I think I first saw a cattle panel trellis on Bre Ellis’ Youtube channel. At one point, she had a trellis tunnel covered in beautiful greens, melons, and loofah. The more that I researched about cattle panel trellises, the more that I realized that they not only add beauty to the garden but also save space at a fraction of the cost of other garden trellises.
Our garden is made up of two raised beds and 18 in-ground beds with a pathway separating the garden into two columns. We decided to add three cattle panel trellises to our garden. Keep reading to find out how to make your own cattle panel trellises!
This post may contain affiliate links, and I may earn a small commission when you click on the links at no additional cost to you. I only recommend products that I would use myself and hope that these resources are beneficial to you.
Benefits of Trellising
As I mentioned above, garden trellises are not only beautiful but are also beneficial to plants and the garden as a whole.
- Vertical Growing Space: A trellis provides vertical growing space, allowing plants to grow upwards instead of sprawling on the ground. This is especially beneficial for vining plants like tomatoes, cucumbers, peas, and beans. By growing vertically, these plants can maximize their exposure to sunlight and optimize their growth.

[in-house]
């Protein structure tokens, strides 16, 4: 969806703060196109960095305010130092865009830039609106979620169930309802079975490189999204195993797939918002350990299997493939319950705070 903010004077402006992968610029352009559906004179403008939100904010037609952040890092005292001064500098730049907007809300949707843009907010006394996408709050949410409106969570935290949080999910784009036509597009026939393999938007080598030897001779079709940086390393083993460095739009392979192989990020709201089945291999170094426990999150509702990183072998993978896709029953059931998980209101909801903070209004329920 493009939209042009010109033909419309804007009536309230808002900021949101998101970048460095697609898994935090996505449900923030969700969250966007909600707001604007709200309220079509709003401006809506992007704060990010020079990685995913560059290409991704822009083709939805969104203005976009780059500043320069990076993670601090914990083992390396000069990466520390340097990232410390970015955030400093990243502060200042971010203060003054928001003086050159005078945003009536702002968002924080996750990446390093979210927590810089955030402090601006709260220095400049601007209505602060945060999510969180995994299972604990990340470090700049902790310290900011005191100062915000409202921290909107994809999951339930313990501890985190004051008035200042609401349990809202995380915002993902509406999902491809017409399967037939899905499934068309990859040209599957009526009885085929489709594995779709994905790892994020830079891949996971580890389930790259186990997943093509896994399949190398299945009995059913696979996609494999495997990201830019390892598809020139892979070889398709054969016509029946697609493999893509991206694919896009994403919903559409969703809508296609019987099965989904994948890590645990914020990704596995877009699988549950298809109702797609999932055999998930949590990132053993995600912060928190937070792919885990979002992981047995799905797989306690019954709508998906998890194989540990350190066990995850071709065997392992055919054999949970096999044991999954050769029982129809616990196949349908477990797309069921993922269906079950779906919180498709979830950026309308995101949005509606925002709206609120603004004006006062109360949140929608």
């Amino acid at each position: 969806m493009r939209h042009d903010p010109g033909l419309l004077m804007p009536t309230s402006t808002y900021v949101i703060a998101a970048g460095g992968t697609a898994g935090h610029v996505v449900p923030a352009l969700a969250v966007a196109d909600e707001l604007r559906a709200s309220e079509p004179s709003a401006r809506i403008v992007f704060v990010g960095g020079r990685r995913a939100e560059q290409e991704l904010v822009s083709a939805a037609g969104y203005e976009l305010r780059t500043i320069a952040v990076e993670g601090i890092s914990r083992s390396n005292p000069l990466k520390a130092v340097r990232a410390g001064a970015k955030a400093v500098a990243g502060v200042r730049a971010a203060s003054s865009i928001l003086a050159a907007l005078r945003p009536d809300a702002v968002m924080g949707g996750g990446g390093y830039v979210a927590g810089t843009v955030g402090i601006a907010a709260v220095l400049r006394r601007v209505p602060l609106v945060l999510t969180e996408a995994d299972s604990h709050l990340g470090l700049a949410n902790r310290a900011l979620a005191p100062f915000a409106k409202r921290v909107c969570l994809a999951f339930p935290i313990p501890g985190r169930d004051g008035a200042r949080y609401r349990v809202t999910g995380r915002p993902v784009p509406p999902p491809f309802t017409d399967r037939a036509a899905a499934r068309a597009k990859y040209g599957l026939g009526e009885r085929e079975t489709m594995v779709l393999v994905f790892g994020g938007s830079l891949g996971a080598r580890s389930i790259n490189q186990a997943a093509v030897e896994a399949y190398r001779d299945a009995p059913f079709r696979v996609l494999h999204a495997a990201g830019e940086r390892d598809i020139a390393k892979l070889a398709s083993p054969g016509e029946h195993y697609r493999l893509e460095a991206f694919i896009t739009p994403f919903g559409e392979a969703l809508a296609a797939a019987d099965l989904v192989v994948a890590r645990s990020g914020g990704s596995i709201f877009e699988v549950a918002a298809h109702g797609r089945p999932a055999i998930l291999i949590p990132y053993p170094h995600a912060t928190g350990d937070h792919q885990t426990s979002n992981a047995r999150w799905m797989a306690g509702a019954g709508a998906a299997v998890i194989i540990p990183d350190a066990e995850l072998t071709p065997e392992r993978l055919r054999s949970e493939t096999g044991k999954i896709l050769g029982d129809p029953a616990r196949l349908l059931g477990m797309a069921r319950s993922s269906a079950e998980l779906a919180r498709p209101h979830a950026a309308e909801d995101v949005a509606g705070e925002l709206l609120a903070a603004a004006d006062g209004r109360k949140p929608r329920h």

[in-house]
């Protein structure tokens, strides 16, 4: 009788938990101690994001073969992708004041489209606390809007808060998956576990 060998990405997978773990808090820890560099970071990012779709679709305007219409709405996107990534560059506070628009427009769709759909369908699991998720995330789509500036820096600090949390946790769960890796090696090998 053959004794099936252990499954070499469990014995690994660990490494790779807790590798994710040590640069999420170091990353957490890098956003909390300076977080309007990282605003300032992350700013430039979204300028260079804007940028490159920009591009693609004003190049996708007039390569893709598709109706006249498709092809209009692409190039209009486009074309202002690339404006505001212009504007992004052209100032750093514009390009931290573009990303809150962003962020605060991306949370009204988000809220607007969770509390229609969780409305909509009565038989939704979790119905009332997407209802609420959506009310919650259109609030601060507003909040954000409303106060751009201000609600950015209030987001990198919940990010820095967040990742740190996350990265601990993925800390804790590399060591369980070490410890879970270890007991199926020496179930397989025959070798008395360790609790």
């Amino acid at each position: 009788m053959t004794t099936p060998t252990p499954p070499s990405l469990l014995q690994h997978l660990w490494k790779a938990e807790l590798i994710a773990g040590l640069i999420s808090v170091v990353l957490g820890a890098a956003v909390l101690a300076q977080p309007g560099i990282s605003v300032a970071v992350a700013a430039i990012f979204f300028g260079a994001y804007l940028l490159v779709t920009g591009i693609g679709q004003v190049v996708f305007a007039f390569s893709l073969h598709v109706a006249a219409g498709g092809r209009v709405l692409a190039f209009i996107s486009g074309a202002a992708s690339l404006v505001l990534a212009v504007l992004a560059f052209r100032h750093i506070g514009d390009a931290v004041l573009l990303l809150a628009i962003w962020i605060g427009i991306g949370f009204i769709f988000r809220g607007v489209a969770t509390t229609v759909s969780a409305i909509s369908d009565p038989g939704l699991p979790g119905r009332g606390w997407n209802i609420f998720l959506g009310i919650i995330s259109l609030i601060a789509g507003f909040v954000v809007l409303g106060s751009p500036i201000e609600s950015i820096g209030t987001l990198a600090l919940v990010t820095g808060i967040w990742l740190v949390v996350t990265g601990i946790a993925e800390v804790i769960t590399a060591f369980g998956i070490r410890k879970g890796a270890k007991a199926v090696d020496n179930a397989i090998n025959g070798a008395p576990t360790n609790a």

- Increased Yield: When plants are trained to grow on a trellis, they can produce a higher yield. The vertical growth allows for better air circulation and sunlight penetration, which promotes healthier plants and encourages more abundant fruit or flower production.
- Space Efficiency: Trellises are excellent space-saving solutions for small gardens or limited areas. By utilizing vertical space, you can grow more plants in a compact area without overcrowding or shading other plants. This can be particularly helpful in urban or container gardens.
- Improved Air Circulation: Growing plants on trellises allows air to circulate more freely around the foliage. This increased airflow helps prevent the development of diseases, such as fungal infections, by reducing humidity and allowing the plants to dry more quickly after rainfall or irrigation.
- Easier Plant Maintenance: Trellises make it easier to tend to your plants. Pruning, training, and harvesting become more accessible when plants are growing vertically. You can easily access the fruits, flowers, or foliage without having to bend down as much.
- Pest Control: By elevating plants off the ground, trellises can help deter some pests. Crawling insects and ground-dwelling creatures may find it more challenging to access the plants when they are growing vertically.
These are just a few of the benefits of adding a trellis to your garden, especially if you are working within limited space.
Types of Vegetables that Can Trellis
This year, we planted indeterminate tomatoes, zucchini, and cucumbers on our cattle panel trellises. So far, the cucumbers are filling out the trellises well. The tomatoes are a little sparse, and the zucchini, while thriving, is more difficult to train to grow up the trellis.